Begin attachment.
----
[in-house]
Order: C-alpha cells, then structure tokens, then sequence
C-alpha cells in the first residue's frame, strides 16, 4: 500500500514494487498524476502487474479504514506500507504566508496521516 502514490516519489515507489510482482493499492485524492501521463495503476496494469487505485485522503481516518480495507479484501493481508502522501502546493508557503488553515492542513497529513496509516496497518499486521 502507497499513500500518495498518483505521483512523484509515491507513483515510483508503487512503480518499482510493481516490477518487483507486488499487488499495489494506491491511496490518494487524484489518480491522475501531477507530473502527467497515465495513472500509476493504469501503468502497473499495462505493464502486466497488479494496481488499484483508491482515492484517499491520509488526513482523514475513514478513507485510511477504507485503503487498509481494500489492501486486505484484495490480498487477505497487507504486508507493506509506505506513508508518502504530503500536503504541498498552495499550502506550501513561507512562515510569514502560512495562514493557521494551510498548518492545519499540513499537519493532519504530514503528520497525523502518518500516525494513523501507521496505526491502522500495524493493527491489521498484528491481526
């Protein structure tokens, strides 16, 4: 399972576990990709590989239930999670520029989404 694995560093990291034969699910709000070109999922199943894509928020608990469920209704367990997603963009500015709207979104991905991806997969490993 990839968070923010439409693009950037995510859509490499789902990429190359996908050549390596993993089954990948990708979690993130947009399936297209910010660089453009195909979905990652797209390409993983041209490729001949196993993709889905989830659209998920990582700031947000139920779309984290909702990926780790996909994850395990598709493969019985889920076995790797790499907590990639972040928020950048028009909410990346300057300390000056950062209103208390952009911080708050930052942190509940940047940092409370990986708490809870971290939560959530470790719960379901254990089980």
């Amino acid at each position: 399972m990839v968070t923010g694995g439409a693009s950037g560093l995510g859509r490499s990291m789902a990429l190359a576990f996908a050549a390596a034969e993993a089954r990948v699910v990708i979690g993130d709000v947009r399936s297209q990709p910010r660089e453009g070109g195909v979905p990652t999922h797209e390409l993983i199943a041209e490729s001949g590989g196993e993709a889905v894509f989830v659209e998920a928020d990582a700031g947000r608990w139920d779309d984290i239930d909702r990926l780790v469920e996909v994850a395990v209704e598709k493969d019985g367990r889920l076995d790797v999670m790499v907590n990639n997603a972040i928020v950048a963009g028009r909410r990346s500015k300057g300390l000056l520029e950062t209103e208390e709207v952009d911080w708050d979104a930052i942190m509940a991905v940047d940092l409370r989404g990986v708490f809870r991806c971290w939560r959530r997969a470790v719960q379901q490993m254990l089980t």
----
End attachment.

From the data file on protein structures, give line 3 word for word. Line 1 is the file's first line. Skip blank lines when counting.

C-alpha cells in the first residue's frame, strides 16, 4: 500500500514494487498524476502487474479504514506500507504566508496521516 502514490516519489515507489510482482493499492485524492501521463495503476496494469487505485485522503481516518480495507479484501493481508502522501502546493508557503488553515492542513497529513496509516496497518499486521 502507497499513500500518495498518483505521483512523484509515491507513483515510483508503487512503480518499482510493481516490477518487483507486488499487488499495489494506491491511496490518494487524484489518480491522475501531477507530473502527467497515465495513472500509476493504469501503468502497473499495462505493464502486466497488479494496481488499484483508491482515492484517499491520509488526513482523514475513514478513507485510511477504507485503503487498509481494500489492501486486505484484495490480498487477505497487507504486508507493506509506505506513508508518502504530503500536503504541498498552495499550502506550501513561507512562515510569514502560512495562514493557521494551510498548518492545519499540513499537519493532519504530514503528520497525523502518518500516525494513523501507521496505526491502522500495524493493527491489521498484528491481526